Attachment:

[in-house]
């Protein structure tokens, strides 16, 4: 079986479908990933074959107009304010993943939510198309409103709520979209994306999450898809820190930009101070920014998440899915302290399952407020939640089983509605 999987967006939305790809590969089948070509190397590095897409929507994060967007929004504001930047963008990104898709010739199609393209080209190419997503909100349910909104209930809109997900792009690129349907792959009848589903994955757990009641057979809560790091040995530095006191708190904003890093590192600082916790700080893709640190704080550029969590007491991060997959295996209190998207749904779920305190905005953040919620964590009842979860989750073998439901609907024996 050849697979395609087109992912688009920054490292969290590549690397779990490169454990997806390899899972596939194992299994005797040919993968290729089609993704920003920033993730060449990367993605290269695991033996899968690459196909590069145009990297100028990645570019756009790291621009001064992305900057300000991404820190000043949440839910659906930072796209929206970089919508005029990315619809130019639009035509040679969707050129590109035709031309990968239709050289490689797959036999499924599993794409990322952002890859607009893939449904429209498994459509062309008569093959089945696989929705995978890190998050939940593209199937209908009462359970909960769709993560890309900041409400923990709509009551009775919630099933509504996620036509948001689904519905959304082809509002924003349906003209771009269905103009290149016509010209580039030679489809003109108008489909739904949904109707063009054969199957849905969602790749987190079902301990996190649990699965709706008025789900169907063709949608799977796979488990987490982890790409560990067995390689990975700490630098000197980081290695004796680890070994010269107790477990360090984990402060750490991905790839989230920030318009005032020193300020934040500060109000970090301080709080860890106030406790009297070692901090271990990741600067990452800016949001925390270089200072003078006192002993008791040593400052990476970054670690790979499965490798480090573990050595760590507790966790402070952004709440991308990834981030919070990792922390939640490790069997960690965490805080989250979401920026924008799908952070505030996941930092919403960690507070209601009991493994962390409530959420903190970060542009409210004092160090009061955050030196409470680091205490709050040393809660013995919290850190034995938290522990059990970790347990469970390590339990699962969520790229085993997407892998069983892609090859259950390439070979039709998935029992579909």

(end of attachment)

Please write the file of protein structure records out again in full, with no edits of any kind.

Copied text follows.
[in-house]
């Protein structure tokens, strides 16, 4: 079986479908990933074959107009304010993943939510198309409103709520979209994306999450898809820190930009101070920014998440899915302290399952407020939640089983509605 999987967006939305790809590969089948070509190397590095897409929507994060967007929004504001930047963008990104898709010739199609393209080209190419997503909100349910909104209930809109997900792009690129349907792959009848589903994955757990009641057979809560790091040995530095006191708190904003890093590192600082916790700080893709640190704080550029969590007491991060997959295996209190998207749904779920305190905005953040919620964590009842979860989750073998439901609907024996 050849697979395609087109992912688009920054490292969290590549690397779990490169454990997806390899899972596939194992299994005797040919993968290729089609993704920003920033993730060449990367993605290269695991033996899968690459196909590069145009990297100028990645570019756009790291621009001064992305900057300000991404820190000043949440839910659906930072796209929206970089919508005029990315619809130019639009035509040679969707050129590109035709031309990968239709050289490689797959036999499924599993794409990322952002890859607009893939449904429209498994459509062309008569093959089945696989929705995978890190998050939940593209199937209908009462359970909960769709993560890309900041409400923990709509009551009775919630099933509504996620036509948001689904519905959304082809509002924003349906003209771009269905103009290149016509010209580039030679489809003109108008489909739904949904109707063009054969199957849905969602790749987190079902301990996190649990699965709706008025789900169907063709949608799977796979488990987490982890790409560990067995390689990975700490630098000197980081290695004796680890070994010269107790477990360090984990402060750490991905790839989230920030318009005032020193300020934040500060109000970090301080709080860890106030406790009297070692901090271990990741600067990452800016949001925390270089200072003078006192002993008791040593400052990476970054670690790979499965490798480090573990050595760590507790966790402070952004709440991308990834981030919070990792922390939640490790069997960690965490805080989250979401920026924008799908952070505030996941930092919403960690507070209601009991493994962390409530959420903190970060542009409210004092160090009061955050030196409470680091205490709050040393809660013995919290850190034995938290522990059990970790347990469970390590339990699962969520790229085993997407892998069983892609090859259950390439070979039709998935029992579909």